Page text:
Interdependent Behavior in Plant Location Choice: Japanese Auto-Parts Firms' Entry in China

Friday, 3 July 2015: 4:00 PM-5:30 PM
CLM.3.05 (Clement House)
Hideyuki Takenouchi, Sophia University, Tokyo, Japan
Yasuhiro Saito, Obirin Univeristy, Tokyo, Japan
Ichiro Takahashi, Jissen Women's university, Tokyo, Japan
Many firms have faced difficulties in successfully entering emerging markets (Amano, 2010; Asakawa, 2013). Examination of the uncertainty resulting from underdeveloped institutional environments is an important concern when investigating this issue. One approach to this uncertainty is to imitate other firms’ behavior. Research on mimetic entry (Haveman, 1993) has become an important avenue of study in foreign direct investment (FDI) literature (Guillén, 2001; Henisz & Delios, 2001; Gimeno et al., 2005; Chan, Makino& Isobe, 2006). Some recent studies have examined such entry from a sub-national (i.e., provincial) level (Belderbos, Olffen & Zou, 2011). We examined mimetic or interdependent FDI behavior both at the auto parts industry and products levels.

As firms accumulate firsthand information about a host country directly and accumulate knowledge about the local market, uncertainty around the firms is also reducing. Similarly, they can reduce uncertainty in entering emerging markets by forming a joint venture (JV) with a trading company or local firm.

This research sought to address these questions by formulating hypotheses regarding the impact of interorganizational effects on plant location choices. The dataset covers Japanese auto parts suppliers’ location choices in China between 1988 and 2005.

We used the conditional logistic method to test the impact of regional characteristics on region choices among Japanese auto parts manufacturers’ FDI in China. We found that interorganizational factors affect plant location choices at the industry and product levels. Thus, other firms’ entries positively impact focal firms’ entries. Additionally, the interdependency of region choice is not likely to occur at the product level when firms enter subsequently or invest with a trading company. Region choice through JV with a local firm then seemed to follow that of other manufacturers.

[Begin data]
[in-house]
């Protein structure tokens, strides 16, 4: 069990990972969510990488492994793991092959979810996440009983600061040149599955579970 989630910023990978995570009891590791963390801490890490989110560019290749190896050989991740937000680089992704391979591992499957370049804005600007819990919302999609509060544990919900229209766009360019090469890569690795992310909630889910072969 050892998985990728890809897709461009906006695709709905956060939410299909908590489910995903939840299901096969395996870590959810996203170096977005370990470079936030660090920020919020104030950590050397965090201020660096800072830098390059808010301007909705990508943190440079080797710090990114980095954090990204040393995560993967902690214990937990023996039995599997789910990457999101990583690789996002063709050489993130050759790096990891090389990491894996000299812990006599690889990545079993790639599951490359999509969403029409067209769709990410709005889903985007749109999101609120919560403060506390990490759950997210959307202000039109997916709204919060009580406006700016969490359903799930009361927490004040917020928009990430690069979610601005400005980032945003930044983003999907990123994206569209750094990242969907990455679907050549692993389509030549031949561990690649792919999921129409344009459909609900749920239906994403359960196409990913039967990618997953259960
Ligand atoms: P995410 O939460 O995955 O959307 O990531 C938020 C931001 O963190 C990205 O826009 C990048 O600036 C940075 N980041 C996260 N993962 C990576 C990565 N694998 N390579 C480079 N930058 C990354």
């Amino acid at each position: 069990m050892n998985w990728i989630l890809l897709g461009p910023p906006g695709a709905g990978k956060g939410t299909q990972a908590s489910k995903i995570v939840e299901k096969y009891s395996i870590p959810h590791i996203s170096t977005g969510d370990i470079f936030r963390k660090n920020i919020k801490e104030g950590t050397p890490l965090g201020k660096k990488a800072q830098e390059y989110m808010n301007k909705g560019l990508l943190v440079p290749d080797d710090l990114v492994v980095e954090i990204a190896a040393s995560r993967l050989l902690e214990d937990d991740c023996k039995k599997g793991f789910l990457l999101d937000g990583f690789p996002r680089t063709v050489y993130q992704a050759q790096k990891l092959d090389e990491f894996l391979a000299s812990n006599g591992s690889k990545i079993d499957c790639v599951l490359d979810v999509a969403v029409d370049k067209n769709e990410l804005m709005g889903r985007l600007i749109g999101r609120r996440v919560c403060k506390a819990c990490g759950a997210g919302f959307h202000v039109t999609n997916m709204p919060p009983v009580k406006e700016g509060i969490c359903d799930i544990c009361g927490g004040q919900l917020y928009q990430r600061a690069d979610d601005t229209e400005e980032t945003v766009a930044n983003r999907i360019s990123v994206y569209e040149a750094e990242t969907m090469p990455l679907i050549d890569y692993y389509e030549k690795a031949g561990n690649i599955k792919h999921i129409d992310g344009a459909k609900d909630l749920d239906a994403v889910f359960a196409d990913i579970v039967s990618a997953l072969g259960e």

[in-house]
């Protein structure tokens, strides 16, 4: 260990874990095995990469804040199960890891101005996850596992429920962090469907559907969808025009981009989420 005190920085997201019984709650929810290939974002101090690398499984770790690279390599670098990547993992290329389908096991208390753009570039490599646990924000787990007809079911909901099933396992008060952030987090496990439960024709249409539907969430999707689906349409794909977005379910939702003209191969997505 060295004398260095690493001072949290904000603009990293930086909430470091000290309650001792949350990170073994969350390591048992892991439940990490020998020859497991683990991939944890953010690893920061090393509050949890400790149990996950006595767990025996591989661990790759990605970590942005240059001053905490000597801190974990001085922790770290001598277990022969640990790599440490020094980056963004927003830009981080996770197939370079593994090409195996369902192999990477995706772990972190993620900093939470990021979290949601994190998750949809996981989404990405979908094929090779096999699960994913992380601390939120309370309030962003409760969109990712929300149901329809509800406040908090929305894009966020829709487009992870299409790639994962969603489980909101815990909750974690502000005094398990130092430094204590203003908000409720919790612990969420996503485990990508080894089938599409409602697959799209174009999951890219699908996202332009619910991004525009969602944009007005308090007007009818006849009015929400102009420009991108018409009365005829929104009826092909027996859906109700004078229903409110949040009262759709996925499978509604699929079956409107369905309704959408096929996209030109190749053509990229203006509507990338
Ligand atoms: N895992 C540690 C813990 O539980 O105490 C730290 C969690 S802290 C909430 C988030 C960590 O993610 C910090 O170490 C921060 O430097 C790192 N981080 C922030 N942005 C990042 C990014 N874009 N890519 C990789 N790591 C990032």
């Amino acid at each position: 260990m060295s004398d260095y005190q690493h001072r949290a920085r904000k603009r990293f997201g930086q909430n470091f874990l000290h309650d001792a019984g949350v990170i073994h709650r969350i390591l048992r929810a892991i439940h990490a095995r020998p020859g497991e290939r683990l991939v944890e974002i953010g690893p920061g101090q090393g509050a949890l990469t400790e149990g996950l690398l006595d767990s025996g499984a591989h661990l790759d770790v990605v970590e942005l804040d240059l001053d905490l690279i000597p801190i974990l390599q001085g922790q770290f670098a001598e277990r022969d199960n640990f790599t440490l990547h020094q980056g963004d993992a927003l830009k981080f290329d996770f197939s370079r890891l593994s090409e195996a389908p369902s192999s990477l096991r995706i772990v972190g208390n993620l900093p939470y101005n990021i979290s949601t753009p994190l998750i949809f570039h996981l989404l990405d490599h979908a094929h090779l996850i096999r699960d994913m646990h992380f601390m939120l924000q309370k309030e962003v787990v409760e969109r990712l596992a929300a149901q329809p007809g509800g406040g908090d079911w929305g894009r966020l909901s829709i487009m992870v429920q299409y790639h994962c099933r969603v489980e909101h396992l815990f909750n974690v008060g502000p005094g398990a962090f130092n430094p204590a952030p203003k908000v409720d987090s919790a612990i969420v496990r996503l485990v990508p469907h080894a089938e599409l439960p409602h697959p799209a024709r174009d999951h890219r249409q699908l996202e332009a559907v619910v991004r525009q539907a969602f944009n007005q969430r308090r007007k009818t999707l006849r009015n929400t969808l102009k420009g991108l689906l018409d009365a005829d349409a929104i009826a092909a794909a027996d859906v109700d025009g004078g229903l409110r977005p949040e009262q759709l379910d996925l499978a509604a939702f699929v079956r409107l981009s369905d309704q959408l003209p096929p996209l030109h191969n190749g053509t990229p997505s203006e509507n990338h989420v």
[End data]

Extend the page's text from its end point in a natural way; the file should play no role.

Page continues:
This analysis has implications for firms contemplating FDI. First, our results showed that other-firm experience at the industry and product levels influences focal firms’ FDI behavior. Uncertainty complicates firms’ abilities to make rational decisions. Our evidence suggests that foreign entries by other auto parts firms into the Chinese market boost an entry’s legitimacy and provide knowledge about local markets and institutes (e.g. government, courts, and financial systems).

Second, we identified which conditions negatively impact interdependent behavior. As firms operate their business in the local market directly, they accumulate firsthand information about the host country and knowledge about local markets. JVs with local firms and trading companies also provide firms with such knowledge. This consequently reduces uncertainty. Our findings showed that our own experience and relationships with trading companies positively influence interdependent FDI behavior, but also that JVs with local firms do not influence interdepedent FDI behavior. Our findings suggest that JVs do not improve the legitimacy of the market entry and don’t provide knowledge about local markets and institutes.